Quentin Tarantino, in his brilliantly conceived and “executed” Once Upon A Time In Hollywood, has turned the tides on one of the most horrific events in Hollywood history. The Manson family murders of Sharon Tate, her unborn baby, and her friends, on a night that robbed them of their futures. Yet, what interests me most is the way the story of Rick Dalton and his stunt double/mirror image, Cliff Booth, functions to undo a different kind of fear: the terror of being a has-been. That fear is almost as deadly as actual murder. It can implant a demeaning voice in...

Hunger can lead to desperate acts. And, it does -  in Bong Joon-Ho’s startling new film, Parasite. Plus, we find. if you’re hungry and helpless (emotionally, that is), you can even become a parasite. The kind of hunger we witness in many of Parasite’s characters leads to various forms of exploitation - of the class above or below. But, it’s not simply exploitation that makes for a parasite. There are many complicated things that cause the need to feed off someone else. Mostly, we discover, it’s what lives in the basement. Locked up there (potentially in all of us if...

It’s a very sad Marriage Story. Nicole (Scarlett Johansson) and Charlie (Adam Driver) haven’t stopped loving each other. But, Nicole doesn’t know how to do their marriage anymore. The only answer seems to be divorce. Yet, is it? Noah Baumbach’s film, in all its unearthing of the many deeper questions not yet answered, shows us the complexities of what a couple brings to a marriage. Along with the tangles their individual emotional worlds and early family histories create (and weave around them) when not fully understood. Or, worked out. What would it take to save this marriage? Especially since, as...

Has it really been 4 years since John Crowley and Nick Hornby’s film, Brooklyn, hit the big screen? And, why is it still a movie that speaks to us and that we keep going back to? Is it because it’s the versatile and talented Saorise Ronan’s first major film? Or because we all know, somewhere deep inside us, our own journey away from our original homes? What is the appeal? I think it’s because Brooklyn tells us so much about what can go wrong between a mother and a daughter, about a young girl’s early pain, pain that persists. And,...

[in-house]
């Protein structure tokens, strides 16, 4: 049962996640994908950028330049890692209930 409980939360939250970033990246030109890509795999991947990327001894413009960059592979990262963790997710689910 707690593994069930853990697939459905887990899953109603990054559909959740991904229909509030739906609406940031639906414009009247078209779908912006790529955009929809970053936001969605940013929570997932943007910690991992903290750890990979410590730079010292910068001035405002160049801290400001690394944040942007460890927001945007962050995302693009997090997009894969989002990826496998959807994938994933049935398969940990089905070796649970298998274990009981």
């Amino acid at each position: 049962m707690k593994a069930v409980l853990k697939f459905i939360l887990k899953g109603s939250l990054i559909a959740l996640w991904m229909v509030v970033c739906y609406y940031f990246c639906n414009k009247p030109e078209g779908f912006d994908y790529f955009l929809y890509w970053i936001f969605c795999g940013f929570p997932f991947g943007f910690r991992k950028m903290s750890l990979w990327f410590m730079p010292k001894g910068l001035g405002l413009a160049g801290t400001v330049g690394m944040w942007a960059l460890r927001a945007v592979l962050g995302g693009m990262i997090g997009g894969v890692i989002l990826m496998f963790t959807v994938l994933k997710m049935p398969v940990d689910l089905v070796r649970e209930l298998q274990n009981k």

Salvador Mallo, Almodovar’s tortured filmmaker in his new film Pain and Glory, was once a happy boy. And, his beautiful mother, Jacinta, carefree and loving; until they moved to a cave. Slowly, young Salvador (although not consciously aware) begins to carry a heavy burden: his mother’s bitter unhappiness. Jacinta’s growing discontent with her life, with the underground dwelling she’s forced to live in, and with the man, Salvador is becoming - seeps into his body, into his very being; taking its residence in a multitude of unlivable physical symptoms. Now, he can no longer create. This is the state we find...

Silence isn’t always golden. Not in Ingmar Bergman’s book. His various film treatises on silence speak to us loudly on many planes of emotional existence, and those planes are never smooth. Of course, silence can provide a necessary space for personal truths to appear. For imaginings to ripen and take hold. Or, a respite from parents’ demands or fighting. We’ve grown used to the railings against a silent God that refuses to answer in The Seventh Seal (1958), Through A Glass Darkly (1961), and Winter’s Light (1962). But not, ironically, in The Silence (1963). Instead, Bergman gives us silence filled...

Even beautiful love stories have their complications when grieving for an old love isn’t over. Claude Lelouch’s captivating film A Man And A Woman 1966 has a lot to say about what it takes not to turn away from a new chance to fall in love. It’s in the story Jean-Louis tells Anne early in their meeting when they see an old man walking with his dog. “Do you know Giometti, the sculptor?” he asks her. “If there was a fire and Giometti had to choose between saving his art or his cat, he would choose life, not art.” Choosing...

Forgiveness is overrated. Understanding is not. And, there’s much to understand in Jennifer Kent’s riveting, violently troubling, and powerful new film, The Nightingale; about trauma, PTSD, unbearable grief, and the sometimes unimaginable sources of empathy. No, no one should ever be expected to forgive their abusers. “Forgiveness” for sadistic cruelty isn’t healing. What helps is for the most horrific kind of terror, pain, and loss to be truly understood in the eyes of another. This is exactly what The Nightingale shows us through Kent’s vision and in the parallel stories of Clare and Billy, a young Irish White woman and...

What are the basic ingredients in Joe Talbot and Jimmie Fails’s The Last Black Man In San Francisco? An old Victorian house. A young man who has no home. A mother who abandoned him and can’t keep him in her heart. A necessary fantasy. A Greek Chorus (that speaks the anger, hate, and under it, the grief).A gentrifying city that is taking everything away. “We don’t own shit,” is the mantra for what’s happening as the Blacks are pushed out of their neighborhoods. But, it’s a mantra that goes even deeper. When your mom left you long ago and you...

Reverend Tomas Ericsson is a man who cannot grieve. And, because he can’t, he struggles with both God and love. Tomas over and over coldly rejects his desperately loving former lover, Marta. Winter Light Ingmar Bergman 1963, slowly reveals the source of his loss of faith. Tomas loved his dead wife: “When she died, so did I.” This is a bitter man. Turned dead inside. Dead to his parishioners, his previous faith, the possibility of new love. Dead to a young congregant in despair who turns to him in terror for words of hope. All of this spells hopelessness and...